Biography

Young "is an American politician, civil-rights leader, and clergyman. Young was reared in a middle-class black family, attended segregated Southern schools, and later entered Howard University (Washington, D.C.) as a premed student. But he turned to the ministry and graduated in 1955 from the Hartford Theological Seminary (Hartford, CT) with a divinity degree.

"A pastor at several black churches in the South, Young became active in the civil-rights movement--especially in voter registration drives. His work brought him in contact with Dr. Martin Luther King, Jr., and Young joined with King in leading the Southern Christian Leadership Conference (SCLC). Following King's assassination in 1968, Young worked with Ralph Abernathy until he resigned from the SCLC in 1970.

"Defeated that year in his first bid for a seat in Congress, Young ran again in 1972 and won. He was reelected in 1974 and 1976. In the House he opposed cuts in funds for social programs while trying to block additional funding for the war in Vietnam. He was an early supporter of James Earl Carter, Jr., and, after Carter's victory in the 1976 presidential elections, Andrew Young was made the United States' ambassador to the United Nations (1977). His apparent sympathy with the Third World made him very controversial, and he was finally forced to resign in 1979 after it became known that he had met with a representative of the Palestine Liberation Organization (PLO). In 1981 Young was elected mayor of Atlanta, and he was reelected to that post in 1985, serving through 1989." [7]

In 1994 President Clinton appointed him to chair the Southern Africa Enterprise Development Fund, a $100 million privately managed fund to provide equity to businesses in 11 countries in southern Africa. He was also Co-Chairman of the Centennial Olympic Games in 1996, and is currently Chairman of GoodWorks International, a specialty consulting group based in Atlanta, Georgia, that provides strategic services to corporations and governments operating in the global economy. [8]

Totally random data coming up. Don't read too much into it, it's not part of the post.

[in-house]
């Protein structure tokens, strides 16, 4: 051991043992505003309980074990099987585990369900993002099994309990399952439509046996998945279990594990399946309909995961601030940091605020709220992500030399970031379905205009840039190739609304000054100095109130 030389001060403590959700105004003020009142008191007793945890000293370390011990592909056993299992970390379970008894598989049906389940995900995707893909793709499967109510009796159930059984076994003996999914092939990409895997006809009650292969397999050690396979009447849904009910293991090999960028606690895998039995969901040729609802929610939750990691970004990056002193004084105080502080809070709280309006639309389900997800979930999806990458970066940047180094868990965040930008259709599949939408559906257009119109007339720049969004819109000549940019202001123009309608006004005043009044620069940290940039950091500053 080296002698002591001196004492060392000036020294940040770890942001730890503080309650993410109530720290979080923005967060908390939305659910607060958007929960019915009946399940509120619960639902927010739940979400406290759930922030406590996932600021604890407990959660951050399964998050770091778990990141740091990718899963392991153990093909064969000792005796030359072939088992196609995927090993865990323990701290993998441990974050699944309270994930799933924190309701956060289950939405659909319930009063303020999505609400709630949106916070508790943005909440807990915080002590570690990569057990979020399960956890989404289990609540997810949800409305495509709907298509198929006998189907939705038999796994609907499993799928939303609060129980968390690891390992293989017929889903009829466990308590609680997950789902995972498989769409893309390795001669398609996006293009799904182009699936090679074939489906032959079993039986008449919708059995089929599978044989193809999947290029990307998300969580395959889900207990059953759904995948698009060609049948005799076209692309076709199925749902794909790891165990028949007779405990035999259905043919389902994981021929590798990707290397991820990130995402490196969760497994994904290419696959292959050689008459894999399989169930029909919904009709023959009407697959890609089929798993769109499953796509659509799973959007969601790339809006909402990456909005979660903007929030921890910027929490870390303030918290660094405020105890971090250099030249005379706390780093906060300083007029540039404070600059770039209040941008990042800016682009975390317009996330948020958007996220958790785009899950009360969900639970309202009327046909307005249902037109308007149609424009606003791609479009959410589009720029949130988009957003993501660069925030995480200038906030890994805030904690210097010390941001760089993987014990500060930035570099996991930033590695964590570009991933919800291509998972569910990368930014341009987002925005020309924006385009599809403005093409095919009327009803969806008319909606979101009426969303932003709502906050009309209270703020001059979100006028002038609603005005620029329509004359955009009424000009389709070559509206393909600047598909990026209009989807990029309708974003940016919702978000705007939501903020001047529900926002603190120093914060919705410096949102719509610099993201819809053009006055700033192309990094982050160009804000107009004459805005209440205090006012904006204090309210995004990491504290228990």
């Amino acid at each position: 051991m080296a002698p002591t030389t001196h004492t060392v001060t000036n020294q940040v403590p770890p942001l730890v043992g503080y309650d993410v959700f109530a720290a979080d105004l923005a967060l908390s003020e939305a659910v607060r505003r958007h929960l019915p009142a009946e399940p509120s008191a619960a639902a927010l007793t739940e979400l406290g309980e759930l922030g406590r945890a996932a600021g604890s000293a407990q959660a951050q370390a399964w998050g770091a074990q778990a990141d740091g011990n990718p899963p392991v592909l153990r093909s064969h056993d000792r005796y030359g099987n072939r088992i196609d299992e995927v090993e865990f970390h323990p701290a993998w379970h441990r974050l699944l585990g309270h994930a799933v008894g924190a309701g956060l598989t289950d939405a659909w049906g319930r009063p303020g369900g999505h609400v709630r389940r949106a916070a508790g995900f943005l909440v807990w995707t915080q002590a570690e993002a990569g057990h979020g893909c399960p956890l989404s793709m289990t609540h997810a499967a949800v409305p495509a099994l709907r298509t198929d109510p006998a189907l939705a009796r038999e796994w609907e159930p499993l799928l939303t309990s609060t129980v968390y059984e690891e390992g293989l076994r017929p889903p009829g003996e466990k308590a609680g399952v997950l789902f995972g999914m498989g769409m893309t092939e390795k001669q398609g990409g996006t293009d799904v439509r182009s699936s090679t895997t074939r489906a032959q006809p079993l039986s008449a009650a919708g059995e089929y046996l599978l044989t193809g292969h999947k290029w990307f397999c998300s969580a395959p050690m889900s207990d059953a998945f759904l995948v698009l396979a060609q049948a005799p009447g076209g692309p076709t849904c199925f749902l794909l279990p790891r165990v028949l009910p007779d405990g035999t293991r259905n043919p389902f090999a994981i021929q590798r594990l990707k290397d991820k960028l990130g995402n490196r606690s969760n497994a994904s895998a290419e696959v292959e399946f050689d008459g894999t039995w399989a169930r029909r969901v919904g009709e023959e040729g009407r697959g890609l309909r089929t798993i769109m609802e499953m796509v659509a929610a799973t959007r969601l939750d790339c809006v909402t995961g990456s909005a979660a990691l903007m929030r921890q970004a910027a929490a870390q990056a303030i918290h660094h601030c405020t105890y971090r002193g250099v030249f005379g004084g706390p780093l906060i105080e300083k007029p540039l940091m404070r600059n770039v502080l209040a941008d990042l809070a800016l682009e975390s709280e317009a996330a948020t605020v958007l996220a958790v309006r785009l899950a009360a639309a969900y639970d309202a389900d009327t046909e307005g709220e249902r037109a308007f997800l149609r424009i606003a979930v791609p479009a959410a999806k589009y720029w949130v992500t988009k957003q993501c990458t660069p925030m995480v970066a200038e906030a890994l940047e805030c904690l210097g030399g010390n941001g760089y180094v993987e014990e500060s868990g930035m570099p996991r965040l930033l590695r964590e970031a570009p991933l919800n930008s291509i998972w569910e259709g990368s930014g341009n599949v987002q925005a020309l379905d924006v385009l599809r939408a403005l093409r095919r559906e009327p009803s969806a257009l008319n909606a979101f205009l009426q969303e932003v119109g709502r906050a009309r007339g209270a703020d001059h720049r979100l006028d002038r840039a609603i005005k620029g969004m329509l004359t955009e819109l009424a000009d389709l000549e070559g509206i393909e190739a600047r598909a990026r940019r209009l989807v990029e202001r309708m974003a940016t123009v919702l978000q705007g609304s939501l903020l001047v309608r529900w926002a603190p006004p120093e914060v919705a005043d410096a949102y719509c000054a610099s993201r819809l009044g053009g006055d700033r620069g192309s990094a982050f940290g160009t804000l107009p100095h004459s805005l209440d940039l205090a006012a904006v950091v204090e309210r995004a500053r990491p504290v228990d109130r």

He is associated with the Carter Center (James Earl Carter, Jr.) and is a member of the National Security Study Group. Young is a member of the Board of the United Nations Foundation.

Young lives in Atlanta with his wife, Carolyn, and is the father of three daughters and one son. He also has two granddaughters and three grandsons.

Resources and articles

Related Sourcewatch

References

  1. Directors, Leon H. Sullivan Foundation, accessed August 26, 2008.
  2. About, Better World Fund, accessed April 4, 2009.
  3. 20 Years of Peacebuilding, International Alert, accessed August 13, 2007.
  4. About, World Justice Project, accessed April 27, 2008.
  5. Directors, Cached Page 2002, accessed February 23, 2009.
  6. About, Why Tuesday?, accessed September 22, 2007.
  7. Directors, National Campaign To Prevent Teen and Unplanned Pregnancy, accessed December 13, 2007.
  8. Directors, Africa Society, accessed March 18, 2009.

External links